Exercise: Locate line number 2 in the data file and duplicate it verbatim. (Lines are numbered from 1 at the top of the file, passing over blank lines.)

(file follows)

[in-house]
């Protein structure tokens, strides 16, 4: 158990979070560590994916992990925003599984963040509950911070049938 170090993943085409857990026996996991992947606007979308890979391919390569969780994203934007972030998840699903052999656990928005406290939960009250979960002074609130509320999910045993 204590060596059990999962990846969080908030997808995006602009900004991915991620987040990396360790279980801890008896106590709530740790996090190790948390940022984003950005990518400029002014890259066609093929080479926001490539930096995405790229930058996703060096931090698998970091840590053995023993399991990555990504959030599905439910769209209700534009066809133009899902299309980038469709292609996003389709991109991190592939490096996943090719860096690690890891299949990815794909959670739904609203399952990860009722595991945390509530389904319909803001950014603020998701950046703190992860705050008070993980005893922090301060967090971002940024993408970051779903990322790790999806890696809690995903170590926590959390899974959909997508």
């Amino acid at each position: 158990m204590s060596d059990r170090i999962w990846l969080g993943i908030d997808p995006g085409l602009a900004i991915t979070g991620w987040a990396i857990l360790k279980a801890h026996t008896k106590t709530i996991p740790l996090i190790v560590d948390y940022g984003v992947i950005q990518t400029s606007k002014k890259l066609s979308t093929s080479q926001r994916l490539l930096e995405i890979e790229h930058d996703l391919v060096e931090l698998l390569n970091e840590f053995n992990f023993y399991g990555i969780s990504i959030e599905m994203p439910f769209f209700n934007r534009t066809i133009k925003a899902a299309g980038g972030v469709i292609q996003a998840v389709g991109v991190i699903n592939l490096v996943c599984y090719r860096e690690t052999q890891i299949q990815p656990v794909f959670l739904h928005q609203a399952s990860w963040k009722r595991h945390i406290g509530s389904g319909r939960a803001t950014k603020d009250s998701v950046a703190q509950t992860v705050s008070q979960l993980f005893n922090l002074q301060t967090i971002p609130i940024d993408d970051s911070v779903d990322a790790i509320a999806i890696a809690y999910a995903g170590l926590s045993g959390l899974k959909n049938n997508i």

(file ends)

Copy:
């Protein structure tokens, strides 16, 4: 158990979070560590994916992990925003599984963040509950911070049938 170090993943085409857990026996996991992947606007979308890979391919390569969780994203934007972030998840699903052999656990928005406290939960009250979960002074609130509320999910045993 204590060596059990999962990846969080908030997808995006602009900004991915991620987040990396360790279980801890008896106590709530740790996090190790948390940022984003950005990518400029002014890259066609093929080479926001490539930096995405790229930058996703060096931090698998970091840590053995023993399991990555990504959030599905439910769209209700534009066809133009899902299309980038469709292609996003389709991109991190592939490096996943090719860096690690890891299949990815794909959670739904609203399952990860009722595991945390509530389904319909803001950014603020998701950046703190992860705050008070993980005893922090301060967090971002940024993408970051779903990322790790999806890696809690995903170590926590959390899974959909997508």